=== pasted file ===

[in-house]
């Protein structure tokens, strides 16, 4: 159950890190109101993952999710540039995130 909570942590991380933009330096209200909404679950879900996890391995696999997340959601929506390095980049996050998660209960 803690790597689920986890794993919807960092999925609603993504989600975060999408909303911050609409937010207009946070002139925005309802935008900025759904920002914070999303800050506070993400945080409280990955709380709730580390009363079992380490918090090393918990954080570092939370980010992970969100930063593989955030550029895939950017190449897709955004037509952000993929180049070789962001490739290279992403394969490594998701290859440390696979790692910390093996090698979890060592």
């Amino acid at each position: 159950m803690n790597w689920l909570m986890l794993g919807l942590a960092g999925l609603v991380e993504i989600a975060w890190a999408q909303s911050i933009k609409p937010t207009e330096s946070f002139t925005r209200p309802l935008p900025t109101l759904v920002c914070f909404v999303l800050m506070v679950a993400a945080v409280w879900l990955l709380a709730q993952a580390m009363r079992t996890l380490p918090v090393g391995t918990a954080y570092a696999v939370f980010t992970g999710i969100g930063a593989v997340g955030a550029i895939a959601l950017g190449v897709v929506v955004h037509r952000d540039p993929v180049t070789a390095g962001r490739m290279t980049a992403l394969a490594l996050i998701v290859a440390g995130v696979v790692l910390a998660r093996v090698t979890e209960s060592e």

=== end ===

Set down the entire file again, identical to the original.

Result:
[in-house]
């Protein structure tokens, strides 16, 4: 159950890190109101993952999710540039995130 909570942590991380933009330096209200909404679950879900996890391995696999997340959601929506390095980049996050998660209960 803690790597689920986890794993919807960092999925609603993504989600975060999408909303911050609409937010207009946070002139925005309802935008900025759904920002914070999303800050506070993400945080409280990955709380709730580390009363079992380490918090090393918990954080570092939370980010992970969100930063593989955030550029895939950017190449897709955004037509952000993929180049070789962001490739290279992403394969490594998701290859440390696979790692910390093996090698979890060592």
């Amino acid at each position: 159950m803690n790597w689920l909570m986890l794993g919807l942590a960092g999925l609603v991380e993504i989600a975060w890190a999408q909303s911050i933009k609409p937010t207009e330096s946070f002139t925005r209200p309802l935008p900025t109101l759904v920002c914070f909404v999303l800050m506070v679950a993400a945080v409280w879900l990955l709380a709730q993952a580390m009363r079992t996890l380490p918090v090393g391995t918990a954080y570092a696999v939370f980010t992970g999710i969100g930063a593989v997340g955030a550029i895939a959601l950017g190449v897709v929506v955004h037509r952000d540039p993929v180049t070789a390095g962001r490739m290279t980049a992403l394969a490594l996050i998701v290859a440390g995130v696979v790692l910390a998660r093996v090698t979890e209960s060592e």